maybe it's my puny computer but I couldn't finish reading at the link. Wonder how Texas armored it's electricity network. I see substations everywhere that don't indicate anything special.

When windmill generated electricity was a big topic I got interested enough in the electricity networks/grids to form an opinion. Dependency on centralized electricity generation is risky and unnecessary. BUT it's the corporate way... and will prevail - no matter the risk of everybody being totally debilitated from a sunspot or bad guy with a bomb. Centralized is a single point of failure - distributed is not. Sound networks aren't designed with a single point of failure. But ours are, for corporation +/or municipal providers' sake. Distributed is far better than centralized in the networking world, whether it be data or electricity.

Jay H. Lehr: The Beginning of the End of EPA


At the Republican National Convention last summer, the GOP approved a platform that stated: “We propose to shift responsibility for environmental regulation from the federal bureaucracy to the states and to transform the EPA [Environmental Protection Agency] into an independent bipartisan commission, similar to the Nuclear Regulatory Commission, with structural safeguards against politicized science.” It also says “We will likewise forbid the EPA to regulate carbon dioxide, something never envisioned when Congress passed the Clean Air Act.”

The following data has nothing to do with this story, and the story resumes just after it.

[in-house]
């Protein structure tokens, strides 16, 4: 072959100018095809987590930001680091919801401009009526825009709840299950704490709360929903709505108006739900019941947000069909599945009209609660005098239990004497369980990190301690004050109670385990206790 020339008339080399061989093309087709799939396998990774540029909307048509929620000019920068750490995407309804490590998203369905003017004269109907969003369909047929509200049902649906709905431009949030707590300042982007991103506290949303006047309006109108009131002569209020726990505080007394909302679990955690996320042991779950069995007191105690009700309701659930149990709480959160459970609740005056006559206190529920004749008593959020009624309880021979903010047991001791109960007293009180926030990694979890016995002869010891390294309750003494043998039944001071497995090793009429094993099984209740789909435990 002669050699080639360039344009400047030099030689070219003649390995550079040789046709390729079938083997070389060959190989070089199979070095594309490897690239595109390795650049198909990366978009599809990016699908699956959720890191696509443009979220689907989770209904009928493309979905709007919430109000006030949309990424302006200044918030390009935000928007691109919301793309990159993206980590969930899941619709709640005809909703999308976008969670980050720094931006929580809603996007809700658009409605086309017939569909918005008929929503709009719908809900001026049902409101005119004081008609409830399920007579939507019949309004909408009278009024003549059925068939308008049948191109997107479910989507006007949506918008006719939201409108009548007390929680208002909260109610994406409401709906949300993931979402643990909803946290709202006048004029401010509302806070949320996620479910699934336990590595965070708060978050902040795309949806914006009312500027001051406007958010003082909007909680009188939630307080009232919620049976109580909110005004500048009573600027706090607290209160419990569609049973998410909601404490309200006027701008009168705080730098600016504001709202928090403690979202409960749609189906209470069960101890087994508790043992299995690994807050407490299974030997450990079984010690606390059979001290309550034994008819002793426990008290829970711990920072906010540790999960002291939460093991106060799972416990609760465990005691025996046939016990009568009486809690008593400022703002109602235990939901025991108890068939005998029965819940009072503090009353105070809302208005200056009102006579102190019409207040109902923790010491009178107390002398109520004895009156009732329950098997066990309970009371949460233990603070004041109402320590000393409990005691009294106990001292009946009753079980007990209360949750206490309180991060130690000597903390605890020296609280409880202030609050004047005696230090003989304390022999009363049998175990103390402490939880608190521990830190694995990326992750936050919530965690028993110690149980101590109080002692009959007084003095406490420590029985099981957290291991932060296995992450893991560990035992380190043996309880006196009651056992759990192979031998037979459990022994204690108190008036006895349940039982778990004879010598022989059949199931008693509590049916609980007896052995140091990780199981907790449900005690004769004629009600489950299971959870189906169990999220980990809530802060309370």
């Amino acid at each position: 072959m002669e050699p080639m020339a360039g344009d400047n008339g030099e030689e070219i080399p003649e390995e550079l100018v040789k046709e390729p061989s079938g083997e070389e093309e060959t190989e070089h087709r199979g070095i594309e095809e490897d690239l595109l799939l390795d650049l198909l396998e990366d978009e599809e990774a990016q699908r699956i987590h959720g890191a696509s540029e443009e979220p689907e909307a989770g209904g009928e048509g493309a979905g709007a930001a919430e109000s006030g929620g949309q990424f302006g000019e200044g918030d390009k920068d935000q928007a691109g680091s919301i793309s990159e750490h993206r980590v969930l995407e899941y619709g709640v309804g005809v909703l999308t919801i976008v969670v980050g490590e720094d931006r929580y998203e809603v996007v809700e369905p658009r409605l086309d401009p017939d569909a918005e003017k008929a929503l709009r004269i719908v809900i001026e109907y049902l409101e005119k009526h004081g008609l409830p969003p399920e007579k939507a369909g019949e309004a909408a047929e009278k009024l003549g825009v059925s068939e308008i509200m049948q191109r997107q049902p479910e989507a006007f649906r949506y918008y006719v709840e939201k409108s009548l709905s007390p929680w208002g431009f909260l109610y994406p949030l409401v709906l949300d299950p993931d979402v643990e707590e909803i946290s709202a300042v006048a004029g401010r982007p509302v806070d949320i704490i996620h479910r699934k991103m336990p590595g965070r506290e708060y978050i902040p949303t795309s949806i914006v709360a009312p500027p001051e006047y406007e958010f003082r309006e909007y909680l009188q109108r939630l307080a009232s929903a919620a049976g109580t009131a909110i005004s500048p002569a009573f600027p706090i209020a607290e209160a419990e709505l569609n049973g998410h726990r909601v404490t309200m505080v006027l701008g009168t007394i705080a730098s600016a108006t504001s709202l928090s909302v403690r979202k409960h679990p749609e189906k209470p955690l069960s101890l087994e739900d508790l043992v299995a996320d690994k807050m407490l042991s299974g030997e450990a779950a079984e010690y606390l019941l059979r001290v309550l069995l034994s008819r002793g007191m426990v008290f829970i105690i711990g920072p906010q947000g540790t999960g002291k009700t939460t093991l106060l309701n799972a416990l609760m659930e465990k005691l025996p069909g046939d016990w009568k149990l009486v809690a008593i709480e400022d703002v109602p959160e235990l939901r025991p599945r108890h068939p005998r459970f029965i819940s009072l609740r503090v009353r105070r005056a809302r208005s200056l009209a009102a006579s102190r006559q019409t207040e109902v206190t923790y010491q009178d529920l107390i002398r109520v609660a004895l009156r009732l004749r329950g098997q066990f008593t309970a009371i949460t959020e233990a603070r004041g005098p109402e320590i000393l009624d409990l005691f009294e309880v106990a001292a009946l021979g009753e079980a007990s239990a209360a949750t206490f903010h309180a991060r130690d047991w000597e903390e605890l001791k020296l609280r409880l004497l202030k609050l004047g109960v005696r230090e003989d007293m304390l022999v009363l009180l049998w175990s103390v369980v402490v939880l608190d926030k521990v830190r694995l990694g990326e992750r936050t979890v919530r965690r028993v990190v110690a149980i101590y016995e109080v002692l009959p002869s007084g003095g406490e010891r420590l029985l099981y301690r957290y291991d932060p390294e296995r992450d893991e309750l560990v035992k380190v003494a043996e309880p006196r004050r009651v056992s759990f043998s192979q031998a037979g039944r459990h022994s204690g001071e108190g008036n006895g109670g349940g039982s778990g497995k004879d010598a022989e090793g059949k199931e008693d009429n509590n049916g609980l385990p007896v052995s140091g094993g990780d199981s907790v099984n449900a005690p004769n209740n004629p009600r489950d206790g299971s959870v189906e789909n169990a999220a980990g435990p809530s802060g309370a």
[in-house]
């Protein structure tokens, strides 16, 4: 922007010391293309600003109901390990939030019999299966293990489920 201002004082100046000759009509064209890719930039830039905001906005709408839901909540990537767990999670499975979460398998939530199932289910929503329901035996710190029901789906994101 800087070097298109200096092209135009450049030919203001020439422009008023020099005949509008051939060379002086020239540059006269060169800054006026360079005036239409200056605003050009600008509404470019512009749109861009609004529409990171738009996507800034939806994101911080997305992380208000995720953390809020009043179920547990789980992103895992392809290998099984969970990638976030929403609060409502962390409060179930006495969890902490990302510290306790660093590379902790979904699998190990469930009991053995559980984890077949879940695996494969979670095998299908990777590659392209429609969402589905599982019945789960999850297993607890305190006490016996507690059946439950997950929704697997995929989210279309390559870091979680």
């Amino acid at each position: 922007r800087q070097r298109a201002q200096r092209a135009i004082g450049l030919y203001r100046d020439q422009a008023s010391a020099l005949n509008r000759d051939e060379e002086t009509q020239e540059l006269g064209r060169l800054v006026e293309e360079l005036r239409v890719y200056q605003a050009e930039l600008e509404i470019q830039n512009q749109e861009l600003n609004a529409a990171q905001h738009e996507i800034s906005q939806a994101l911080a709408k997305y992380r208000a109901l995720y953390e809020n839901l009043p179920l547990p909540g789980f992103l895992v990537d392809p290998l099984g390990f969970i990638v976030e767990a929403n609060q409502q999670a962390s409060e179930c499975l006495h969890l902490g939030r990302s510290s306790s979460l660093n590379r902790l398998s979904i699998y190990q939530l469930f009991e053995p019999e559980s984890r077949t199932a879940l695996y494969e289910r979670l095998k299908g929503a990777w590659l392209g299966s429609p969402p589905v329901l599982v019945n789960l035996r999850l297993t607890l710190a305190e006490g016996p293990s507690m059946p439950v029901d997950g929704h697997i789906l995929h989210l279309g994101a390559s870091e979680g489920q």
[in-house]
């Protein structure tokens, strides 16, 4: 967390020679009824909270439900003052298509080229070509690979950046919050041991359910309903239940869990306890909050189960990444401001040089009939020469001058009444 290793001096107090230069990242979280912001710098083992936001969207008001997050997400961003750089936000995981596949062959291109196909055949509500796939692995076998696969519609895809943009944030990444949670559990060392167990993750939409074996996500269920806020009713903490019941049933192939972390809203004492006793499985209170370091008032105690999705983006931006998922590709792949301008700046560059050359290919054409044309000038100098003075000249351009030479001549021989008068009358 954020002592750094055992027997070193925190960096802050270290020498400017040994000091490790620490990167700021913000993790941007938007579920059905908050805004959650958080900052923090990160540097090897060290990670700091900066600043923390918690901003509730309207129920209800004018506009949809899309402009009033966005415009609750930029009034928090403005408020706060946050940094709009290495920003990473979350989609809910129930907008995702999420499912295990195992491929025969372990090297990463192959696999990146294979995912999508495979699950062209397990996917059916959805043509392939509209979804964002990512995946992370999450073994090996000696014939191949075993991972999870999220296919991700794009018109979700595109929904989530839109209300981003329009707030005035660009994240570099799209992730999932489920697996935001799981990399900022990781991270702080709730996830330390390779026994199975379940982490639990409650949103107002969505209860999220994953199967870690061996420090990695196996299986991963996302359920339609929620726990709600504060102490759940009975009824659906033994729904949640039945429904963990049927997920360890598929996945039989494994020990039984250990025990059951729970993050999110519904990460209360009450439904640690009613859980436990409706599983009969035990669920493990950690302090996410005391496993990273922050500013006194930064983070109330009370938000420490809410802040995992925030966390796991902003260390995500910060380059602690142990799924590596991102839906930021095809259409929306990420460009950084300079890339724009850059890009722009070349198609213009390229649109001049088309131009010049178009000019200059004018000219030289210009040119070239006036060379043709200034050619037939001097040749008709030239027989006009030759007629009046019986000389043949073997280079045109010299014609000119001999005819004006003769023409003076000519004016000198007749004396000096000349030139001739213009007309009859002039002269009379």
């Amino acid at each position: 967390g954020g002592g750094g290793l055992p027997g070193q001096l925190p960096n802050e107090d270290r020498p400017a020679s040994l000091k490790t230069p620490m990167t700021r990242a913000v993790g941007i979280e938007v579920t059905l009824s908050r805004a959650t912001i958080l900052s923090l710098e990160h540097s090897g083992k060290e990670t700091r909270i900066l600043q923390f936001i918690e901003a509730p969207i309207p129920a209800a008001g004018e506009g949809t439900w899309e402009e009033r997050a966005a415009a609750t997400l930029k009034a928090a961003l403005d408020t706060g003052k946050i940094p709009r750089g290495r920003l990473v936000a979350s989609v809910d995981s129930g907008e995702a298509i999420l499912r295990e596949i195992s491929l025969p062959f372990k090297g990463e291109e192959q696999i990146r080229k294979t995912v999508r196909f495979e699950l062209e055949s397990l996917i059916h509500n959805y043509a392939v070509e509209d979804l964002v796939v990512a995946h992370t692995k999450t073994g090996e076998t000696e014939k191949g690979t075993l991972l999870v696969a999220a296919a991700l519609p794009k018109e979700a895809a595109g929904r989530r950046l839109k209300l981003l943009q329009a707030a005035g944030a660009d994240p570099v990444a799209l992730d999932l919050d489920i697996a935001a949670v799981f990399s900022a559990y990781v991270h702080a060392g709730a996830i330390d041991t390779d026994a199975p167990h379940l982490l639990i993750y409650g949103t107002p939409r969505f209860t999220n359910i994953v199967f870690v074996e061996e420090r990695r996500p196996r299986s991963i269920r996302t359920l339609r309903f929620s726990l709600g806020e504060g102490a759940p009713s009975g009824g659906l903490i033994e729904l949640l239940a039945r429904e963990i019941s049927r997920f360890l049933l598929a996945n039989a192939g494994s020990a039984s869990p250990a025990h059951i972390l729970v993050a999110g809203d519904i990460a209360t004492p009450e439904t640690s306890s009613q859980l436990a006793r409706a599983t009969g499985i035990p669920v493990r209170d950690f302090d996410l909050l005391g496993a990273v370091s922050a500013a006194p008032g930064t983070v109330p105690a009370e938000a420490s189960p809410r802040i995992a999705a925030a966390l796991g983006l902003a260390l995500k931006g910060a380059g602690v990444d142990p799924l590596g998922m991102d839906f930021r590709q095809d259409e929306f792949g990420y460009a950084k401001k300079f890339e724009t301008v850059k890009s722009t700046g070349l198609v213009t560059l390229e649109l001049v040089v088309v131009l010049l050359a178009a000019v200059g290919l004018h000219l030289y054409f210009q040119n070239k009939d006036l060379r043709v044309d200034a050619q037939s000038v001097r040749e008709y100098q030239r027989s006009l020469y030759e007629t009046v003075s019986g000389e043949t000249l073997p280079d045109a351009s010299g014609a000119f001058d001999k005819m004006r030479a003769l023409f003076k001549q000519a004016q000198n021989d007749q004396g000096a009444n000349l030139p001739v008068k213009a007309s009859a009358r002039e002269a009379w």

The GOP followed the lead of President Donald Trump, who in a March debate said he would abolish EPA, and in a May speech in North Dakota condemned “the Environmental Protection Agency’s use of totalitarian tactics” that has “denied millions of Americans access to the energy wealth sitting under our feet. This is your treasure, and you – the American People – are entitled to share in the riches.”

Trump and the GOP are saying, finally, what millions of people have been thinking for a long time: EPA has become the cause of, not the solution to, the nation’s major environmental problems. It’s time to end EPA.

A Promising Beginning

In the late 1960s, the United States faced real problems regarding the quality of its air and water, waste disposal, and contamination from mining and agriculture. Pollution crossed borders – the borders between private property as well as between cities, states, and nations – and traditional remedies based on private property rights didn’t seem to be working. The public was overly complacent about the possible threat to their safety.

Many scientists, myself included, lobbied the federal government to form a cabinet-level agency to address these problems. [1] In 1971, EPA was born. During the agency’s first 10 years, Congress passed seven legislative acts to protect the environment, including the Water Pollution Control Act (later renamed the Clean Water Act), Safe Drinking Water Act, Resource Conservation and Recovery Act, and the Clean Air Act.